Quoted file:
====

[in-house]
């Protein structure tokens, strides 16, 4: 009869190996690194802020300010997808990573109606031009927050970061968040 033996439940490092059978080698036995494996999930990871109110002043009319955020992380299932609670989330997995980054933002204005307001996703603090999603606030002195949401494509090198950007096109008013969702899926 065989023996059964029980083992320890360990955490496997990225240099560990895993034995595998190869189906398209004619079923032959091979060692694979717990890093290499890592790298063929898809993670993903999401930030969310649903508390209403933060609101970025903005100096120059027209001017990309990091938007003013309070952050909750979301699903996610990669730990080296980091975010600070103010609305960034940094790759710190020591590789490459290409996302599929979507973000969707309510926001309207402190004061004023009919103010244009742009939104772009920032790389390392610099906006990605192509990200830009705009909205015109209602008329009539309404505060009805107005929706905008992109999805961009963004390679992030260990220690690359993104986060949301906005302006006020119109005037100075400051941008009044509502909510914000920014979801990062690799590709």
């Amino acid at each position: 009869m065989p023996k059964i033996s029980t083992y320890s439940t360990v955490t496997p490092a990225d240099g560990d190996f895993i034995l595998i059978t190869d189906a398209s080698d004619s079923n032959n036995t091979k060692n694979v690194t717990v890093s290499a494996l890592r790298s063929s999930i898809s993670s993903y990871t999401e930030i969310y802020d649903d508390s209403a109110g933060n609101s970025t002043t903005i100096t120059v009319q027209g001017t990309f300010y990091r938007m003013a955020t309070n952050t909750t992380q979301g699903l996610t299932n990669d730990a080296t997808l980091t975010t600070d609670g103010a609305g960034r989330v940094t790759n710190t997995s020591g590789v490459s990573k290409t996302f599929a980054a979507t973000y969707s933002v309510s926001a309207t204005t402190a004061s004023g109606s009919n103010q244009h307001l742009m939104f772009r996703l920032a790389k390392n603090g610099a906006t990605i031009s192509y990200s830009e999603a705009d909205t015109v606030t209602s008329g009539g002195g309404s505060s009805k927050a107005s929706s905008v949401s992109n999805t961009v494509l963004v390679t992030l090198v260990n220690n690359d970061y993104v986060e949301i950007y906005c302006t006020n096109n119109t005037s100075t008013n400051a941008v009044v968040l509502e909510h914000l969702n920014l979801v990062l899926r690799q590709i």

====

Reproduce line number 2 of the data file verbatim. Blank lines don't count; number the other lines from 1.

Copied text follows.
């Protein structure tokens, strides 16, 4: 009869190996690194802020300010997808990573109606031009927050970061968040 033996439940490092059978080698036995494996999930990871109110002043009319955020992380299932609670989330997995980054933002204005307001996703603090999603606030002195949401494509090198950007096109008013969702899926 065989023996059964029980083992320890360990955490496997990225240099560990895993034995595998190869189906398209004619079923032959091979060692694979717990890093290499890592790298063929898809993670993903999401930030969310649903508390209403933060609101970025903005100096120059027209001017990309990091938007003013309070952050909750979301699903996610990669730990080296980091975010600070103010609305960034940094790759710190020591590789490459290409996302599929979507973000969707309510926001309207402190004061004023009919103010244009742009939104772009920032790389390392610099906006990605192509990200830009705009909205015109209602008329009539309404505060009805107005929706905008992109999805961009963004390679992030260990220690690359993104986060949301906005302006006020119109005037100075400051941008009044509502909510914000920014979801990062690799590709």